The sonets and song of the poet Francisco Petrarca … translated by Henrique Garcés

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In 1585 circulated in the Spanish world, within an extraordinary pastoral novel, La Galatea, the famous Canto de Calíope, series of Sicilian octaves with which Miguel de Cervantes Saavedra celebrated the poets of the Court of Felipe II. Therein the American scholars were also praised:

De un Enrique Garcés, que al piruano

reino enriquece, pues con dulce rima,

con sutil, ingeniosa y fácil mano,

a la más ardua empresa en él dio cima,

pues en dulce español al gran toscano

nuevo lenguaje ha dado y nueva estima,

¿quién será tal que la mayor le quite,

aunque el mesmo Petrarca resucite? (octava 75)

This translation is estimated to be the most successful in Spanish up to now. The volume was published in Madrid in 1591 with two volumes: a translation of Os Lusíadas by Luys de Camões and a Latin treatise by Franceso Patrizi. Garcés had returned to Madrid from his mining adventure in America and published at least part of his translation work. We find of special interest for the study, the preliminary poems of this volume, where Pedro Sarmiento de Gamboa, a cosmographer scholar, devotes laudable verses to Garcés work as a translator.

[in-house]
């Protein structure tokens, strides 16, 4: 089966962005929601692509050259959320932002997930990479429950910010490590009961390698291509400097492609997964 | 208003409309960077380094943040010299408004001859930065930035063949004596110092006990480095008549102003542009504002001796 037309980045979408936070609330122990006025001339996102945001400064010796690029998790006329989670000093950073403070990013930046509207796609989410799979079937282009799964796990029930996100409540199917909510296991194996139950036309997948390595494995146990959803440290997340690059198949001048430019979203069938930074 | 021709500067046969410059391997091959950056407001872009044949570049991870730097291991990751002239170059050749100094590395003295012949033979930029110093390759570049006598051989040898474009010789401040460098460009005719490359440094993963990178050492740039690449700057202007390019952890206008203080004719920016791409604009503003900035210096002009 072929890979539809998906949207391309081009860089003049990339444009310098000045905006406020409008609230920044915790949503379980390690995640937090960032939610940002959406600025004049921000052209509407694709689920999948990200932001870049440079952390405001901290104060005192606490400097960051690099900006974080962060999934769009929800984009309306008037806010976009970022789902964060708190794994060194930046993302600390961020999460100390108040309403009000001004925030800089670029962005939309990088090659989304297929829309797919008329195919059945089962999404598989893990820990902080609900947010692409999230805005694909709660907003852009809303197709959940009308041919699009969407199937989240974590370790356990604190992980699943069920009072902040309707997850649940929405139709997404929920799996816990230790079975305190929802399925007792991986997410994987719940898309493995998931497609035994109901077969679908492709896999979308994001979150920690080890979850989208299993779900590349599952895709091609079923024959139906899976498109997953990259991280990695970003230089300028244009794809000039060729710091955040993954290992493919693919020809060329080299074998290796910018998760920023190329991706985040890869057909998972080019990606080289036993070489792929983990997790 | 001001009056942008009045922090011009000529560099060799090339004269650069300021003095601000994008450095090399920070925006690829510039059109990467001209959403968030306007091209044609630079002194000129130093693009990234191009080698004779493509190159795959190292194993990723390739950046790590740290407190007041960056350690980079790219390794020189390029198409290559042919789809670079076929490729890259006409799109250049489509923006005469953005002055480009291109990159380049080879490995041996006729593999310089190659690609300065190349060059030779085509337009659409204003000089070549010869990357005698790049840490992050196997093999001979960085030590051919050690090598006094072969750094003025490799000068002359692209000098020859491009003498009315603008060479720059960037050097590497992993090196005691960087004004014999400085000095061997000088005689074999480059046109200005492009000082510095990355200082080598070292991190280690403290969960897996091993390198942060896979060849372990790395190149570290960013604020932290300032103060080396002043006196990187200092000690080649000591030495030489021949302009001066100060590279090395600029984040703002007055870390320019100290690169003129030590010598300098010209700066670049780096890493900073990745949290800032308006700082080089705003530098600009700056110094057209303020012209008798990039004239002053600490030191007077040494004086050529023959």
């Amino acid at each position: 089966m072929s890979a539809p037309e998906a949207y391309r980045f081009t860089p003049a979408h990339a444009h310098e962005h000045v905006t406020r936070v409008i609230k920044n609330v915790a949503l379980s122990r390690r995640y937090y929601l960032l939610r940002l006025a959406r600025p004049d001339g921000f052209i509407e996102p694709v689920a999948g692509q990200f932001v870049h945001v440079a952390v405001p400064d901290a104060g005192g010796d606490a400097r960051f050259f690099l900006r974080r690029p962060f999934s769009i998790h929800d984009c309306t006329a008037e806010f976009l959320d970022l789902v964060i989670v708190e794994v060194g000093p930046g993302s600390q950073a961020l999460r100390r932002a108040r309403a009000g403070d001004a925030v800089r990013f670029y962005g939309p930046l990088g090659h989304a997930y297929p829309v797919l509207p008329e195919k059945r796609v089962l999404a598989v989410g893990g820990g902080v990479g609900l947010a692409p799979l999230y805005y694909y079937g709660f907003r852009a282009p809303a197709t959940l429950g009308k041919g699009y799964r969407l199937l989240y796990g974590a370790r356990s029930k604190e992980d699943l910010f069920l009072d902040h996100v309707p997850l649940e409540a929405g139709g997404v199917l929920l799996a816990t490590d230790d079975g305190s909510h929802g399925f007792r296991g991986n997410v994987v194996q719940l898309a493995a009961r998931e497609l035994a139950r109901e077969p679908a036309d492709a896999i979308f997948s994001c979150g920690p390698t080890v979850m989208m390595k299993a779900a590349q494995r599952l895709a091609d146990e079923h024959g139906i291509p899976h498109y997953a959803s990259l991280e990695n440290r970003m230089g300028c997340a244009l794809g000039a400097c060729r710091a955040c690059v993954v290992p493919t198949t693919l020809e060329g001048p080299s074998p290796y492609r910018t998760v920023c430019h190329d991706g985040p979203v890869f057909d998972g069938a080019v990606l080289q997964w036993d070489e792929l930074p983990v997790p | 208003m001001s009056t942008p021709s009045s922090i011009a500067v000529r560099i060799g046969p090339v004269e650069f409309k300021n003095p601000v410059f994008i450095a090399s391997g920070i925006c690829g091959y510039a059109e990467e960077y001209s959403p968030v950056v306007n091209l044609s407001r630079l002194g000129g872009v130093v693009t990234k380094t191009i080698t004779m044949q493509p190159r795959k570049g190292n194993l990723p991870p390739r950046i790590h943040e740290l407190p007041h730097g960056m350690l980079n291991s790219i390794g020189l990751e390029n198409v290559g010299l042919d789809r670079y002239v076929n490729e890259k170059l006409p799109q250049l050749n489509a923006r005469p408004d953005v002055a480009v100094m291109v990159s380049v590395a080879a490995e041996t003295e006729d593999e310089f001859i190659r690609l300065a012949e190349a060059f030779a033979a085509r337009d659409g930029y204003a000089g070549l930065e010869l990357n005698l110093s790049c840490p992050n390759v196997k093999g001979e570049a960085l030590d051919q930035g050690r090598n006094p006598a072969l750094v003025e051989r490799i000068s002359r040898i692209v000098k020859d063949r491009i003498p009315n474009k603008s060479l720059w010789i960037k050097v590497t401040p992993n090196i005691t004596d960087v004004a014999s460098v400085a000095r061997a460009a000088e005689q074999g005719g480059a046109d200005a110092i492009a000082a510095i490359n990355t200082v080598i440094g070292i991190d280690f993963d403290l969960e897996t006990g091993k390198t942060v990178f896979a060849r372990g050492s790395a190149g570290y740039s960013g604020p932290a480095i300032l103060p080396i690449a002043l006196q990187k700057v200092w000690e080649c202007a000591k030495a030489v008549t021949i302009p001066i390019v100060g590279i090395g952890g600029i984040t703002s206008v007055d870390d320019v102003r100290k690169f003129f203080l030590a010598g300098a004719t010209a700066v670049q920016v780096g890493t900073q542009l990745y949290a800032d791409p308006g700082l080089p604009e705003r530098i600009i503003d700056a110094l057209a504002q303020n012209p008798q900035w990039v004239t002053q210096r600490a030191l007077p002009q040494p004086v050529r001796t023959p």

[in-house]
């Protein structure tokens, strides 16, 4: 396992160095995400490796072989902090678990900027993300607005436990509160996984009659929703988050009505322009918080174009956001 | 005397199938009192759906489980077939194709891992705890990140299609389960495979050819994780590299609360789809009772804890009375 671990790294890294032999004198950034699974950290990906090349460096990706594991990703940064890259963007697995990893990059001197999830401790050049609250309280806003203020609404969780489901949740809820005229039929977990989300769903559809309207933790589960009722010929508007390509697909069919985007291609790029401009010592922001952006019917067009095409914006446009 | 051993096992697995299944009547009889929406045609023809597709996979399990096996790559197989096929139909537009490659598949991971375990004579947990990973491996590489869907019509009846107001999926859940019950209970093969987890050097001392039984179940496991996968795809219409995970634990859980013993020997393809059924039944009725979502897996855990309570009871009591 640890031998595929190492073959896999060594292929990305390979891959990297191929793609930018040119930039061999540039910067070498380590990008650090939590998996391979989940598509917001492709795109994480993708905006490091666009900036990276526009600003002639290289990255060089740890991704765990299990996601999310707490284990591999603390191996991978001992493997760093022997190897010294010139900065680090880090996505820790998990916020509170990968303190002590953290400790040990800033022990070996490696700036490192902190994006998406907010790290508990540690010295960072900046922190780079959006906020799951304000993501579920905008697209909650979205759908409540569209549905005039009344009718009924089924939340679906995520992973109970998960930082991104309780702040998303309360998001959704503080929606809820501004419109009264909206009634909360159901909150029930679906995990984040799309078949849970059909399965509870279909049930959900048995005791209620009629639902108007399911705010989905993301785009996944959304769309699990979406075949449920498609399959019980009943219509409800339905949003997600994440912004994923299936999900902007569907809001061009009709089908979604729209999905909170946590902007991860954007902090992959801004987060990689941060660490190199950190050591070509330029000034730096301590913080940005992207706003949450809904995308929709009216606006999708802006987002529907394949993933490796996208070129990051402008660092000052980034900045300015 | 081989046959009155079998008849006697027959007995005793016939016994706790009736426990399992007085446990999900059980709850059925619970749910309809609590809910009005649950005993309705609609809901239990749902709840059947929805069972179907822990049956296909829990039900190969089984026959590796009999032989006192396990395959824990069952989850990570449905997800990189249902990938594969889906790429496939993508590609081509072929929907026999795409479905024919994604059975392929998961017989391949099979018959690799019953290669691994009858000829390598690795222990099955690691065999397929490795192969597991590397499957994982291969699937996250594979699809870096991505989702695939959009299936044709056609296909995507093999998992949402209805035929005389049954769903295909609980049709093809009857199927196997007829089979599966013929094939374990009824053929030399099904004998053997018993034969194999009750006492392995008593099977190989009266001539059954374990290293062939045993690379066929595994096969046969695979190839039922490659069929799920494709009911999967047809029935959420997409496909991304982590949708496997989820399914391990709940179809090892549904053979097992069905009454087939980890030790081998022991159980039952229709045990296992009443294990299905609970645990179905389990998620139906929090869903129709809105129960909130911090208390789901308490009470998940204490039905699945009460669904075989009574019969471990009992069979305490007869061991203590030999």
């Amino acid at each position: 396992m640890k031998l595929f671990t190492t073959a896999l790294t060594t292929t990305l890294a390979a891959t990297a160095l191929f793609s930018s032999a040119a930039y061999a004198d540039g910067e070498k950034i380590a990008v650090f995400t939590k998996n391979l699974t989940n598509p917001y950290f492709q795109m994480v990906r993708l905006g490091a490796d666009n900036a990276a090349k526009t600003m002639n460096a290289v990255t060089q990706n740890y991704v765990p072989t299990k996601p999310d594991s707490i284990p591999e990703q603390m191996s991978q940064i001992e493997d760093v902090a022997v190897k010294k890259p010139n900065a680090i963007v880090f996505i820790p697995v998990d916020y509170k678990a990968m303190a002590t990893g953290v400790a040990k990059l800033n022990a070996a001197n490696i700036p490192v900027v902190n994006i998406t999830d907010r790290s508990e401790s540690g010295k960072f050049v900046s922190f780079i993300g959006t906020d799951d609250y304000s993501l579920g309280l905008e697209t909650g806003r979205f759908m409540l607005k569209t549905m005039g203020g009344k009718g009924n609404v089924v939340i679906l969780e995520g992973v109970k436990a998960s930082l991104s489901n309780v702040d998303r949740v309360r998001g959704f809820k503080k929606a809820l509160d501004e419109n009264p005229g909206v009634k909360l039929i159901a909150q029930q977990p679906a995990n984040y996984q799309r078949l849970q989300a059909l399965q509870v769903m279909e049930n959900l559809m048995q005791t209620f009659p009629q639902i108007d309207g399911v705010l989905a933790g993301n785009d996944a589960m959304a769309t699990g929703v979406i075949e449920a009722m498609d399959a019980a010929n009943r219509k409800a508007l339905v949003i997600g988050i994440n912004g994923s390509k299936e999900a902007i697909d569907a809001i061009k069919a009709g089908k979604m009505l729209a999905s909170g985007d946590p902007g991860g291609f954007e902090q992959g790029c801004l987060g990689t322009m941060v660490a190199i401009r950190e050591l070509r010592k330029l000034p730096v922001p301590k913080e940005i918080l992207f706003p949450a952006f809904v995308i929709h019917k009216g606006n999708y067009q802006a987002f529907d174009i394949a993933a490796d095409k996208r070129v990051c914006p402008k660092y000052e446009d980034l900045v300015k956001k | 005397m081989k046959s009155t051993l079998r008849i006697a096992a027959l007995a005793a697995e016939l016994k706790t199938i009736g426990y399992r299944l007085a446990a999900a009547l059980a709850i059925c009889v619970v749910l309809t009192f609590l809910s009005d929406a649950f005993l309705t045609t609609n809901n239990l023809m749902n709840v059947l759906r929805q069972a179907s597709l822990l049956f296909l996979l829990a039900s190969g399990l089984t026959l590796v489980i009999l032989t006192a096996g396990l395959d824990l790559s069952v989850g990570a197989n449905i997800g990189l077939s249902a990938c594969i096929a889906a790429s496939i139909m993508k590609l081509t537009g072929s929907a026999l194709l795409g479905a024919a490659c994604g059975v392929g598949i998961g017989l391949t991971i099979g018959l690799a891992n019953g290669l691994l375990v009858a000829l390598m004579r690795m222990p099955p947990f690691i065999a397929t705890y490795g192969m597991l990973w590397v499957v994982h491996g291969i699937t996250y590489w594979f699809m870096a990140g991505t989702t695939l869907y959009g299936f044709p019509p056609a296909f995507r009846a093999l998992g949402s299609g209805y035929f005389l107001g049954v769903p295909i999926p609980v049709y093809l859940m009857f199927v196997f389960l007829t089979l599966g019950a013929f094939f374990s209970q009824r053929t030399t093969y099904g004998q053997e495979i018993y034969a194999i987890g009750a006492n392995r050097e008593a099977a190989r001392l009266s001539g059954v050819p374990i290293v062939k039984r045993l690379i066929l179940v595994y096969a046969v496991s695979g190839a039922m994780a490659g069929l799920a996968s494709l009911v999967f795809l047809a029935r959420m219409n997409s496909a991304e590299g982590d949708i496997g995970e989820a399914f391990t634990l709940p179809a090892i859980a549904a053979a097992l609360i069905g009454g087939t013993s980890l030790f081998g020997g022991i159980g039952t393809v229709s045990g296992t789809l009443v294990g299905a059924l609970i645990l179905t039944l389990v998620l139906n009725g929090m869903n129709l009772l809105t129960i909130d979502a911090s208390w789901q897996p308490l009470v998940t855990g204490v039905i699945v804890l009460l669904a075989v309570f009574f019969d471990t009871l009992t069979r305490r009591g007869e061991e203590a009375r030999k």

Martina Vinatea, in her edition of the la Epístola de Amarilis a Belardo, has extensively studied the influence of Petrarchism on the work of Amarilis: topics such as “the Song as a Literary Form” (pp. 32-35), “Petrarch: the poet of the song “(pp. 35-36),” The incorporation and permanence of the Petrarchan song in the Spanish lyric “(pp. 36-37), ” The development of the Petrarchist song in Peru “(pp. 38). An adaptation of part of her study can be consulted in our Glosario de Indias (Petrarquismo en la lírica hispánica).

Vinatea, Martina, Epístola de Amarilis a Belardo, Madrid, Biblioteca Indiana, 2009.
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